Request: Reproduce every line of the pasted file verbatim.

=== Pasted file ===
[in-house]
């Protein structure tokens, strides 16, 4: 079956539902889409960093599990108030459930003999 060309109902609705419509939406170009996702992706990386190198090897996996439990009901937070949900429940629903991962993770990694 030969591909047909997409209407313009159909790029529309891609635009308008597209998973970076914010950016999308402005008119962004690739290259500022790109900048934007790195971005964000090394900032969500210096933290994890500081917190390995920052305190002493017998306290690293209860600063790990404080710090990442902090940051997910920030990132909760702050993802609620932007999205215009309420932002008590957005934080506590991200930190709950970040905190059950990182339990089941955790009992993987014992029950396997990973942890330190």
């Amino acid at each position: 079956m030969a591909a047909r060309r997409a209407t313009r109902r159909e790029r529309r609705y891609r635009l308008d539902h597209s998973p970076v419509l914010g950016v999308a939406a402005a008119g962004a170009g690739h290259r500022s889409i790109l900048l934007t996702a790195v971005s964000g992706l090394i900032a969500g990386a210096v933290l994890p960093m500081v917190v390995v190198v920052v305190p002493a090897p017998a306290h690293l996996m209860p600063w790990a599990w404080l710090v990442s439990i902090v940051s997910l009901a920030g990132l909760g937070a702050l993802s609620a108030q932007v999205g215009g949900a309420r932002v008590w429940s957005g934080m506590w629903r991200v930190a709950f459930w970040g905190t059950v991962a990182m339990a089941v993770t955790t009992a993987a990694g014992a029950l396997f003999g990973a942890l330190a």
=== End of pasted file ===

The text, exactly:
[in-house]
């Protein structure tokens, strides 16, 4: 079956539902889409960093599990108030459930003999 060309109902609705419509939406170009996702992706990386190198090897996996439990009901937070949900429940629903991962993770990694 030969591909047909997409209407313009159909790029529309891609635009308008597209998973970076914010950016999308402005008119962004690739290259500022790109900048934007790195971005964000090394900032969500210096933290994890500081917190390995920052305190002493017998306290690293209860600063790990404080710090990442902090940051997910920030990132909760702050993802609620932007999205215009309420932002008590957005934080506590991200930190709950970040905190059950990182339990089941955790009992993987014992029950396997990973942890330190």
């Amino acid at each position: 079956m030969a591909a047909r060309r997409a209407t313009r109902r159909e790029r529309r609705y891609r635009l308008d539902h597209s998973p970076v419509l914010g950016v999308a939406a402005a008119g962004a170009g690739h290259r500022s889409i790109l900048l934007t996702a790195v971005s964000g992706l090394i900032a969500g990386a210096v933290l994890p960093m500081v917190v390995v190198v920052v305190p002493a090897p017998a306290h690293l996996m209860p600063w790990a599990w404080l710090v990442s439990i902090v940051s997910l009901a920030g990132l909760g937070a702050l993802s609620a108030q932007v999205g215009g949900a309420r932002v008590w429940s957005g934080m506590w629903r991200v930190a709950f459930w970040g905190t059950v991962a990182m339990a089941v993770t955790t009992a993987a990694g014992a029950l396997f003999g990973a942890l330190a």